The spread of the novel coronavirus – formally named COVID-19 – has infected more than 350,000 people in at least 190 countries and become one of the biggest threats to the global economy. The coronavirus-induced panic forced countries around the world to impose wider restrictions on the movement of people and business operations. The unprecedented containment measures severely disrupted the economic activity and fueled fears that a global economic recession is now all but guaranteed in 2020.

 

Chinese Manufacturing Hits Record Low

The impact on the Chinese economy has been extremely damaging, effectively bringing the country to a standstill. The manufacturing sector in the world’s second-largest economy – the epicenter of the pandemic – has been hit hard during the first two months of the year. The much-awaited data from China showed that industrial output fell by 13.5% in January-February from the same period a year earlier and marked the weakest reading on record. China makes up a third of manufacturing globally and is the world’s largest exporter of goods. A subdued manufacturing activity in China – dubbed as the factory of the world – interrupted the supply chain for industries relying heavily or solely on factories in the mainland.

 

Coronavirus Impact on Chinese Economy

To make things worse, the disease has been spreading rapidly to other parts of the World and hurting demand for the products from Chinese factories. Economists have struggled to come up with estimates of the economic damage but the projections are becoming grimmer. Sagging demand in export markets suggests that the economy is not going to recover fully anytime soon. Hence, the question now becomes how much damage is already done and how long the downturn will last. A range of banks and financial institutions downgraded their outlook for the Chinese economy and anticipate a historic contraction in the first quarter. Moreover, estimates for 2020 growth vary from 1% to 4% against the original target of 6%.

 

Looming Global Recession

The worst-case scenario sees weak economic growth continuing into 2021 and drag down the global economy along the way. The Organization for Economic Cooperation and Development (OECD) predicted that global growth could weaken to 1.5% in 2020. Given the nationwide lockdowns around the world, rise in coronavirus cases in the West and no end in sight, the forecast might still prove to be very optimistic. On the other hand, the International Monetary Fund (IMF) belatedly recognized the deep damage to the global economy and conceded that the coronavirus crisis will push the world economy into recession, at least as bad as during the 2008-09 global financial crisis or worse.

 

A Coordinated Effort by Central Banks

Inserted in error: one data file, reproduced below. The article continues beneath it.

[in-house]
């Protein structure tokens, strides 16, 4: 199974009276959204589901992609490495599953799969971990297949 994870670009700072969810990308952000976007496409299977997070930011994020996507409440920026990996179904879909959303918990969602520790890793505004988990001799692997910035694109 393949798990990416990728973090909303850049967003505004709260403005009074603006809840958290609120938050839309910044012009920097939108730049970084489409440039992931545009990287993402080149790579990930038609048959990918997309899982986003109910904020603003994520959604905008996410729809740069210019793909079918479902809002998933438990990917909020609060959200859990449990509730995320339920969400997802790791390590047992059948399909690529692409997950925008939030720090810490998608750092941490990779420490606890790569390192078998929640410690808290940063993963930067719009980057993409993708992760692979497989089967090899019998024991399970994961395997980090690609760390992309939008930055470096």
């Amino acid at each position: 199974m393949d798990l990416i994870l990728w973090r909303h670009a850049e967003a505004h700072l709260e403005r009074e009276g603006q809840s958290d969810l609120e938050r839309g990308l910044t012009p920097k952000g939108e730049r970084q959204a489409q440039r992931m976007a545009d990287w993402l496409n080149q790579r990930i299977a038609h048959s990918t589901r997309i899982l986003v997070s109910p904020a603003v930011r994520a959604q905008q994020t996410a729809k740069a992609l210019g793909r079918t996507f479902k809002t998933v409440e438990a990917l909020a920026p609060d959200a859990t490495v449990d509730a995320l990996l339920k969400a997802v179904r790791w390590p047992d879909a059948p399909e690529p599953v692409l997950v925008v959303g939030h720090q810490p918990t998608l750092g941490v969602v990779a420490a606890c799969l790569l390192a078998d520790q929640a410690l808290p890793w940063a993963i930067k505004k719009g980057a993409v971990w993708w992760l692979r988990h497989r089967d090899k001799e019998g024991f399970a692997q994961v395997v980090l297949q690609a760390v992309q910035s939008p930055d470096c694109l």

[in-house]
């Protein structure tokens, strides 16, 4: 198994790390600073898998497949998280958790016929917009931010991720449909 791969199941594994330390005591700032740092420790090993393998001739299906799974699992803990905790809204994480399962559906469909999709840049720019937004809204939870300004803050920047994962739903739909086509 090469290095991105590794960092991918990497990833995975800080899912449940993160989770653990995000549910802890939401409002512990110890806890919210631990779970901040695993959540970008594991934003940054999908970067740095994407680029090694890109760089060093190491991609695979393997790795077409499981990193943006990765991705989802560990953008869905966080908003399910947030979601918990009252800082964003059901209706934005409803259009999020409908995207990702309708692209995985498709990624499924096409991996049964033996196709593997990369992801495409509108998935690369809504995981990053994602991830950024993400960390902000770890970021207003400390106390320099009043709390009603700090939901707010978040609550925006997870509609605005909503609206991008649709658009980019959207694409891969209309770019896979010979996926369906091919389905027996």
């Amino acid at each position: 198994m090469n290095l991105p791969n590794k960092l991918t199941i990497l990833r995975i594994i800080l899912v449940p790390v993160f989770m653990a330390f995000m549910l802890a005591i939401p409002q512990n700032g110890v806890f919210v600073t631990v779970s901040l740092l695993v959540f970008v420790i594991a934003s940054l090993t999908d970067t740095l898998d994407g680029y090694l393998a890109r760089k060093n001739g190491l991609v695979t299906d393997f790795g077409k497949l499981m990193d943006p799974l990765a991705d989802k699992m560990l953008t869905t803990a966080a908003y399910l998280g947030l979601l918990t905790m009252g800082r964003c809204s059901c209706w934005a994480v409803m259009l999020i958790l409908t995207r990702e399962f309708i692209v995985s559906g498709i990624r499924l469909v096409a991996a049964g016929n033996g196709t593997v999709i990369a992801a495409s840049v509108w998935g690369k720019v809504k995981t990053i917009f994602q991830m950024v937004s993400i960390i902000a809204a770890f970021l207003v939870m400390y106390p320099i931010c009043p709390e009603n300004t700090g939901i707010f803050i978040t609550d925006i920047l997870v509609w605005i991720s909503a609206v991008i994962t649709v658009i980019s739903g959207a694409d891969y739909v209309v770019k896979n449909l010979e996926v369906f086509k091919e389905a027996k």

This helps explain the case for a coordinated move by central banks around the world to cut their interest rates to record lows and by governments to pump huge amounts of money into their economies. Major central banks, individually and collectively, took actions to calm investors’ nerves following the recent crash in financial markets and also announced new measures to stop dollar funding issues. Even with massive fiscal stimulus measures and interest rate cuts, the ongoing downward spiral in crude oil prices could make things even worse for the global economy and lead to further downward revisions.

 

Plunging Oil Prices Add to Jitters

Against the backdrop of a price war between Saudi Arabia and Russia, oil nosedived to the lowest level since 2002 amid concerns over severe demand destruction caused by the COVID-19 pandemic. With the addition of two to four million bpd from OPEC+ in April, oil prices are destined to plunge to all-time lows and even below production costs on the back of a large potential oversupply situation. However, the coronavirus outbreak will offset any positive economic effects for the net oil importers and exacerbate the negative economic effects for the net oil exporters.

 

Summing it Up

Although the situation is highly uncertain at this stage, a global economic contraction during the first and second quarters of 2020 looks increasingly likely. The longer the pandemic lasts, and the more dramatic the efforts are to contain it, the more profound the effects will be for the global economy. Whether the damage is contained to a few months or becomes something longer-lasting will depend on the policy response. For now, investors are likely to remain on the sidelines and refrain from venturing into any of the perceived riskier assets until the virus runs its course.